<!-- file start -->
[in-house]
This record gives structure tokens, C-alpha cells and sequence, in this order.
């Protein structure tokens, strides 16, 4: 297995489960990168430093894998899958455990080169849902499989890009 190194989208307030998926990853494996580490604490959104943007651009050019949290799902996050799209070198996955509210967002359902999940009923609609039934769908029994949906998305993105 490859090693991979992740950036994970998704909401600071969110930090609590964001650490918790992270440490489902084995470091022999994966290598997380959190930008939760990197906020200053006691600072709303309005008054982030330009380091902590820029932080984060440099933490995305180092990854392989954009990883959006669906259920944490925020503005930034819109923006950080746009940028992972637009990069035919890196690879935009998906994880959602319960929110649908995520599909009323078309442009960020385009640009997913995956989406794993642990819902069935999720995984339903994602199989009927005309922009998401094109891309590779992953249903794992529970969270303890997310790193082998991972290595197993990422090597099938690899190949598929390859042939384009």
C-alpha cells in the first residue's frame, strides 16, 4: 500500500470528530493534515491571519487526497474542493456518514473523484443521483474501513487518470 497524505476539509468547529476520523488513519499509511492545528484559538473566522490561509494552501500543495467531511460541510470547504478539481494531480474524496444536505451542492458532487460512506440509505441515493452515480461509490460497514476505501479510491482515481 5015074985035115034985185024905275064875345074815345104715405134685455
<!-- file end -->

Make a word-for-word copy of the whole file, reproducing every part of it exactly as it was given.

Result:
[in-house]
This record gives structure tokens, C-alpha cells and sequence, in this order.
């Protein structure tokens, strides 16, 4: 297995489960990168430093894998899958455990080169849902499989890009 190194989208307030998926990853494996580490604490959104943007651009050019949290799902996050799209070198996955509210967002359902999940009923609609039934769908029994949906998305993105 490859090693991979992740950036994970998704909401600071969110930090609590964001650490918790992270440490489902084995470091022999994966290598997380959190930008939760990197906020200053006691600072709303309005008054982030330009380091902590820029932080984060440099933490995305180092990854392989954009990883959006669906259920944490925020503005930034819109923006950080746009940028992972637009990069035919890196690879935009998906994880959602319960929110649908995520599909009323078309442009960020385009640009997913995956989406794993642990819902069935999720995984339903994602199989009927005309922009998401094109891309590779992953249903794992529970969270303890997310790193082998991972290595197993990422090597099938690899190949598929390859042939384009």
C-alpha cells in the first residue's frame, strides 16, 4: 500500500470528530493534515491571519487526497474542493456518514473523484443521483474501513487518470 497524505476539509468547529476520523488513519499509511492545528484559538473566522490561509494552501500543495467531511460541510470547504478539481494531480474524496444536505451542492458532487460512506440509505441515493452515480461509490460497514476505501479510491482515481 5015074985035115034985185024905275064875345074815345104715405134685455